Thursday, July 29, 2010

New version of the template library

Sometime in 2007 I wrote a small Haskell library for simple string substitution: given a string with placeholders, e.g. “Hi, $name!”, and a context that maps placeholders to values you can easily substitute the placeholders for the values.

After receiving some user feedback I’ve now updated the library and released version 0.2 on Hackage. Here's what's new in this release:

  • The String type has been replaced with the new Text type from the text library.
  • The API has been generalized to support more sophisticated error reporting, using an applicative functor interface.
  • The I/O API has been removed; use the I/O API in the text library API instead.
  • The context that maps placeholder to values can now be any function from keys to values, instead of just a Map.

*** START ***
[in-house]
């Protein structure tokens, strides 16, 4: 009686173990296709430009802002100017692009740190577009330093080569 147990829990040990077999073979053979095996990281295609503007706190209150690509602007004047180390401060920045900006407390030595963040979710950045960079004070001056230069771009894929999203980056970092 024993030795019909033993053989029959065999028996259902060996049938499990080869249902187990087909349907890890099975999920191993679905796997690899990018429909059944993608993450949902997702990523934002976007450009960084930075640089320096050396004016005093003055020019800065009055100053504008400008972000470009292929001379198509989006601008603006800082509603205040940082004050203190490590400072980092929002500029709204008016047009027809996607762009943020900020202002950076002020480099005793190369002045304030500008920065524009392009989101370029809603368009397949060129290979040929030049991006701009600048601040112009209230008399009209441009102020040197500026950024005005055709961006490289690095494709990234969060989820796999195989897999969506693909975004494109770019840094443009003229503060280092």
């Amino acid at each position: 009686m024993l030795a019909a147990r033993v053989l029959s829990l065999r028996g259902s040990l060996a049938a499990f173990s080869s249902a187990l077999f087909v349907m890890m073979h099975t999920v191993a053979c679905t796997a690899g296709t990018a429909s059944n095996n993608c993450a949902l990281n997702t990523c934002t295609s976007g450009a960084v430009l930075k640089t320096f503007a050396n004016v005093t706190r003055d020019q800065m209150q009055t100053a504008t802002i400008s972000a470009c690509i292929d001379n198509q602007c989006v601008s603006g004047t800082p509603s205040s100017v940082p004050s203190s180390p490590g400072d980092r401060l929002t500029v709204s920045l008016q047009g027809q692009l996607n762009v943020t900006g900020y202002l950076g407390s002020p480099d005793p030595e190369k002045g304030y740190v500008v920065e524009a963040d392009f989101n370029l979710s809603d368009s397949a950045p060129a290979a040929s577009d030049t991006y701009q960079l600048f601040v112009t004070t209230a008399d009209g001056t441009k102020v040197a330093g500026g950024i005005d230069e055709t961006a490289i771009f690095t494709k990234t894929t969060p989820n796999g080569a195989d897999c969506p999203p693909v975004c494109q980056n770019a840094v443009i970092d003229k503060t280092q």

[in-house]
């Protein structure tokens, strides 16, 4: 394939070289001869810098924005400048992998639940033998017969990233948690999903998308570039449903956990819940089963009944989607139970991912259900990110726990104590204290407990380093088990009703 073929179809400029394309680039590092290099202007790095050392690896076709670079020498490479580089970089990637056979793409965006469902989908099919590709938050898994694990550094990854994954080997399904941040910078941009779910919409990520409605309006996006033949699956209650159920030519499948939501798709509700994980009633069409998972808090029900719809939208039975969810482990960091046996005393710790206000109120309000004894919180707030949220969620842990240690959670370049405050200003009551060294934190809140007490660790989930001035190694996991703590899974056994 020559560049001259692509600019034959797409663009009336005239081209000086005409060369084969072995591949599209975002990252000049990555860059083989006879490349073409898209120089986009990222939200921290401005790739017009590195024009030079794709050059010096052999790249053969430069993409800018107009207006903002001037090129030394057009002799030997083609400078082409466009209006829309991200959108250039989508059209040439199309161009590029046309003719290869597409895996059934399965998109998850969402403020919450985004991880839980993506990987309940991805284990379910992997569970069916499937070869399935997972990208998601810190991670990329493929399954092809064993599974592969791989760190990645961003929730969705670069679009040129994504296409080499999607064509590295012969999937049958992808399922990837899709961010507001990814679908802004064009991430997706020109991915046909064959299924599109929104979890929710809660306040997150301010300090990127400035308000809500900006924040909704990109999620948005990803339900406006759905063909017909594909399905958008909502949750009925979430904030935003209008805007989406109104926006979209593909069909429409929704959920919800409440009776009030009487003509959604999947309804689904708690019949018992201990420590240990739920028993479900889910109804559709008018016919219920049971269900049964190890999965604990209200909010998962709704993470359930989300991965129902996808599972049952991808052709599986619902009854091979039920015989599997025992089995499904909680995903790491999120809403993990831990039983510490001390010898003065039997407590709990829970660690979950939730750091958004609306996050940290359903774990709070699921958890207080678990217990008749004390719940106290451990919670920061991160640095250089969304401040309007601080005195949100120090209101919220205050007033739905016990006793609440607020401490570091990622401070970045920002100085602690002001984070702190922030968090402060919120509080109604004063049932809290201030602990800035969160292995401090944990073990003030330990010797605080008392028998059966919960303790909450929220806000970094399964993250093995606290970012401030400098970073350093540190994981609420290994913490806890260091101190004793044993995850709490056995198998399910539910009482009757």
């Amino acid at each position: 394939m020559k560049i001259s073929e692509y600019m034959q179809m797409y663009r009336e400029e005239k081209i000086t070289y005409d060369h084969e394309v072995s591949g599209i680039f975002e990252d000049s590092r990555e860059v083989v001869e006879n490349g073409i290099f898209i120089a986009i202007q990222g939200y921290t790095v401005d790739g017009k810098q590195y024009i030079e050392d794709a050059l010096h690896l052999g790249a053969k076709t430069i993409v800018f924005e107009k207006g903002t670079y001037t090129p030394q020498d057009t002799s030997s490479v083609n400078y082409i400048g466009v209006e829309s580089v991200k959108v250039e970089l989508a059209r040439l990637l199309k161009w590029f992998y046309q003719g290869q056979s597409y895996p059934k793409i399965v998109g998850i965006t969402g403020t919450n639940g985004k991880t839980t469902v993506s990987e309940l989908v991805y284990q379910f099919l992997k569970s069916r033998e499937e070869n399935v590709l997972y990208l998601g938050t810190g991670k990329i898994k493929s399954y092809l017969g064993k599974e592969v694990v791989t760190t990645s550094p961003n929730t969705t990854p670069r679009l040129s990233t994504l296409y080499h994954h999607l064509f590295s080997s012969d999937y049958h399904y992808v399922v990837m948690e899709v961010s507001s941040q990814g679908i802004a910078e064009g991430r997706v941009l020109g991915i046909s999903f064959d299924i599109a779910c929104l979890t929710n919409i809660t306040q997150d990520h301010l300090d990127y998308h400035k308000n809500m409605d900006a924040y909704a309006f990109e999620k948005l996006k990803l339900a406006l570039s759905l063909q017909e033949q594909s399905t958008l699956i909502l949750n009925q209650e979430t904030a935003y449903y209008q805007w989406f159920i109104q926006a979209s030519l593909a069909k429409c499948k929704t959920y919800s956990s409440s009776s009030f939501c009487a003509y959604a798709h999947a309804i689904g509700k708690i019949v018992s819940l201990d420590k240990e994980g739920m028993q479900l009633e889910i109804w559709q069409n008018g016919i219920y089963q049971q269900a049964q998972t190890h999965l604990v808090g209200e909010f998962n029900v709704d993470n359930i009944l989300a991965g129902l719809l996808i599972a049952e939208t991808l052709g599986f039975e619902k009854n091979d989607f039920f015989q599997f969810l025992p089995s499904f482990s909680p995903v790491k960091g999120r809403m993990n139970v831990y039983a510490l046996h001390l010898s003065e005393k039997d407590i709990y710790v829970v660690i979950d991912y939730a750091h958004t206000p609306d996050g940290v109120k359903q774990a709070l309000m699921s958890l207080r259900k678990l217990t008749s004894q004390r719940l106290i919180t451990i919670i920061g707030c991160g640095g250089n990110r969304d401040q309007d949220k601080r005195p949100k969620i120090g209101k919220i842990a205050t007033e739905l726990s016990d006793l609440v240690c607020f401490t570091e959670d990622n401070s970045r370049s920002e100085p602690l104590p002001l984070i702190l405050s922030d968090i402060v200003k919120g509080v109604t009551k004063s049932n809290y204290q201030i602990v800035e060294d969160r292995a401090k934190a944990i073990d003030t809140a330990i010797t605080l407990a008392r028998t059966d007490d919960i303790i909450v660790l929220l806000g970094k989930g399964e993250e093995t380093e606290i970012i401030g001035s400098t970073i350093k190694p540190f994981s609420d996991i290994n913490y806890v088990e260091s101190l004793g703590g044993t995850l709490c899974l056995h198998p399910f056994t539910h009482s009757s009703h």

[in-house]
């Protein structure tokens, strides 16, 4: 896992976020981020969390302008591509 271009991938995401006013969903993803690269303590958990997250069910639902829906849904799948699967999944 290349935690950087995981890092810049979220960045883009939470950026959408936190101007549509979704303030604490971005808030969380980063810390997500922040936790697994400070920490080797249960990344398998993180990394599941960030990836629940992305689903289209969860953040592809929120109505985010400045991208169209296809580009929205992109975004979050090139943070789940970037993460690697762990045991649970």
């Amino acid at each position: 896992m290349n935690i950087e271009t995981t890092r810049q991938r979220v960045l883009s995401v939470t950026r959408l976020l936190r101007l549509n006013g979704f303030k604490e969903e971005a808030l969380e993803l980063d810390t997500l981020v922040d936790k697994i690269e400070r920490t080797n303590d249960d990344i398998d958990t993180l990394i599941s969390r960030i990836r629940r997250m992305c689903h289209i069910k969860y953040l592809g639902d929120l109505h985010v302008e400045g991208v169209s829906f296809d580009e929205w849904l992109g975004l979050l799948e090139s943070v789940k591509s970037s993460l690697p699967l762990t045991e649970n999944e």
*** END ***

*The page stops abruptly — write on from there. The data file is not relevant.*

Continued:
Here’s a usage example:

Monday, July 12, 2010

High-performance Haskell tutorial at CUFP

I will be giving a tutorial on high-performance Haskell at CUFP 2010. Here’s the abstract:

Haskell makes it possible to write elegant, high-level code that rivals the performance of low-level, imperative languages. In this tutorial, I will introduce the tools Haskell provides for reasoning about the performance of your code and techniques that you can use to make your code faster. I will cover important topics in Haskell performance optimization, including:

  • accurate benchmarking,
  • CPU and memory profiling,
  • laziness and strictness,
  • making sense of compiler output,
  • performance idioms, and
  • data types and their impact on performance.

By the end of the tutorial you should have an understanding of how to accurately measure the performance of your Haskell program, determine which parts of the program needs improvement, and finally, improve the performance of the program.

Here’s the CUFP tutorial schedule.

The slides from the tutorial are now available.